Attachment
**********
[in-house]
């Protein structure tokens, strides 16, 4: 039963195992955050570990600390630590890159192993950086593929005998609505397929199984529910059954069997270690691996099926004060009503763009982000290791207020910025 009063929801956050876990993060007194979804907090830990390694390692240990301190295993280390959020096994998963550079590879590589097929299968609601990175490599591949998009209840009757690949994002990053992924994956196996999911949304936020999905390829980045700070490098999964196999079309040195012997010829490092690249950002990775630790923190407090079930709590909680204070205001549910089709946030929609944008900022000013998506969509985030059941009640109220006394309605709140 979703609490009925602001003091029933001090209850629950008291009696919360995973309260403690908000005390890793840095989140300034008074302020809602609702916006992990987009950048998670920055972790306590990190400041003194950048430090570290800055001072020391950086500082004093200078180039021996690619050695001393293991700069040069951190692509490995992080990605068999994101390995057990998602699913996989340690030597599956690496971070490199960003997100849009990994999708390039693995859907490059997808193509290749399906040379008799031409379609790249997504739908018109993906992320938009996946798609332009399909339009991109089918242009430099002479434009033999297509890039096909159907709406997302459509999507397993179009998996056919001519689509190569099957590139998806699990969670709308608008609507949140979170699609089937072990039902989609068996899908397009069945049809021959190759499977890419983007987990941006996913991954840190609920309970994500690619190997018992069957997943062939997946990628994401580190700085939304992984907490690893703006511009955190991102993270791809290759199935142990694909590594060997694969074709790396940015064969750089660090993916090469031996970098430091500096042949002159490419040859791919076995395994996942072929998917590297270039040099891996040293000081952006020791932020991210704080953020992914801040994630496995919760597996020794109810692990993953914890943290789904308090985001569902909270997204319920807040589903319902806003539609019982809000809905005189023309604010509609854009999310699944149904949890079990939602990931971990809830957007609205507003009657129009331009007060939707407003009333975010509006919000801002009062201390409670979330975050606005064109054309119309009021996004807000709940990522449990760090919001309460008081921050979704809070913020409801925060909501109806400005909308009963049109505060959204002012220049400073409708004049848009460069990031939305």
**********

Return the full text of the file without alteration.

[in-house]
């Protein structure tokens, strides 16, 4: 039963195992955050570990600390630590890159192993950086593929005998609505397929199984529910059954069997270690691996099926004060009503763009982000290791207020910025 009063929801956050876990993060007194979804907090830990390694390692240990301190295993280390959020096994998963550079590879590589097929299968609601990175490599591949998009209840009757690949994002990053992924994956196996999911949304936020999905390829980045700070490098999964196999079309040195012997010829490092690249950002990775630790923190407090079930709590909680204070205001549910089709946030929609944008900022000013998506969509985030059941009640109220006394309605709140 979703609490009925602001003091029933001090209850629950008291009696919360995973309260403690908000005390890793840095989140300034008074302020809602609702916006992990987009950048998670920055972790306590990190400041003194950048430090570290800055001072020391950086500082004093200078180039021996690619050695001393293991700069040069951190692509490995992080990605068999994101390995057990998602699913996989340690030597599956690496971070490199960003997100849009990994999708390039693995859907490059997808193509290749399906040379008799031409379609790249997504739908018109993906992320938009996946798609332009399909339009991109089918242009430099002479434009033999297509890039096909159907709406997302459509999507397993179009998996056919001519689509190569099957590139998806699990969670709308608008609507949140979170699609089937072990039902989609068996899908397009069945049809021959190759499977890419983007987990941006996913991954840190609920309970994500690619190997018992069957997943062939997946990628994401580190700085939304992984907490690893703006511009955190991102993270791809290759199935142990694909590594060997694969074709790396940015064969750089660090993916090469031996970098430091500096042949002159490419040859791919076995395994996942072929998917590297270039040099891996040293000081952006020791932020991210704080953020992914801040994630496995919760597996020794109810692990993953914890943290789904308090985001569902909270997204319920807040589903319902806003539609019982809000809905005189023309604010509609854009999310699944149904949890079990939602990931971990809830957007609205507003009657129009331009007060939707407003009333975010509006919000801002009062201390409670979330975050606005064109054309119309009021996004807000709940990522449990760090919001309460008081921050979704809070913020409801925060909501109806400005909308009963049109505060959204002012220049400073409708004049848009460069990031939305």